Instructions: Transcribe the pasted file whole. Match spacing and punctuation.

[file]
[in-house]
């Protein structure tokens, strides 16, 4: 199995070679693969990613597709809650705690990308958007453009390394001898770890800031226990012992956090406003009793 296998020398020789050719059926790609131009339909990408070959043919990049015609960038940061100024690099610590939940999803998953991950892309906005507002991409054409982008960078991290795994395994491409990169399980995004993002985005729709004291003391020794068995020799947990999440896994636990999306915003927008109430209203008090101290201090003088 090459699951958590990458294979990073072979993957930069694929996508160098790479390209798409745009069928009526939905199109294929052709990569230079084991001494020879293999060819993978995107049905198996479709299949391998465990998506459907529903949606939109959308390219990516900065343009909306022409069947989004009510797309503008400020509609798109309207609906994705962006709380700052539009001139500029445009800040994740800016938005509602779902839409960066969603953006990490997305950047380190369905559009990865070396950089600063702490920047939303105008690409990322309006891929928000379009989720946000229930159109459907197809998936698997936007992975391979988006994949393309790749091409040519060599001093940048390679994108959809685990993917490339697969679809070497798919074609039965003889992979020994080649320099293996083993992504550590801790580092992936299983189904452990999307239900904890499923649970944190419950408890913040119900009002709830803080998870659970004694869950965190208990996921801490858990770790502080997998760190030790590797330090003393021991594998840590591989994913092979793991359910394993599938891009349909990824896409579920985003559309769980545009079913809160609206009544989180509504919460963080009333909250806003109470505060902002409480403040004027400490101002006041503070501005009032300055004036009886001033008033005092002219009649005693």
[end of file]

[in-house]
């Protein structure tokens, strides 16, 4: 199995070679693969990613597709809650705690990308958007453009390394001898770890800031226990012992956090406003009793 296998020398020789050719059926790609131009339909990408070959043919990049015609960038940061100024690099610590939940999803998953991950892309906005507002991409054409982008960078991290795994395994491409990169399980995004993002985005729709004291003391020794068995020799947990999440896994636990999306915003927008109430209203008090101290201090003088 090459699951958590990458294979990073072979993957930069694929996508160098790479390209798409745009069928009526939905199109294929052709990569230079084991001494020879293999060819993978995107049905198996479709299949391998465990998506459907529903949606939109959308390219990516900065343009909306022409069947989004009510797309503008400020509609798109309207609906994705962006709380700052539009001139500029445009800040994740800016938005509602779902839409960066969603953006990490997305950047380190369905559009990865070396950089600063702490920047939303105008690409990322309006891929928000379009989720946000229930159109459907197809998936698997936007992975391979988006994949393309790749091409040519060599001093940048390679994108959809685990993917490339697969679809070497798919074609039965003889992979020994080649320099293996083993992504550590801790580092992936299983189904452990999307239900904890499923649970944190419950408890913040119900009002709830803080998870659970004694869950965190208990996921801490858990770790502080997998760190030790590797330090003393021991594998840590591989994913092979793991359910394993599938891009349909990824896409579920985003559309769980545009079913809160609206009544989180509504919460963080009333909250806003109470505060902002409480403040004027400490101002006041503070501005009032300055004036009886001033008033005092002219009649005693």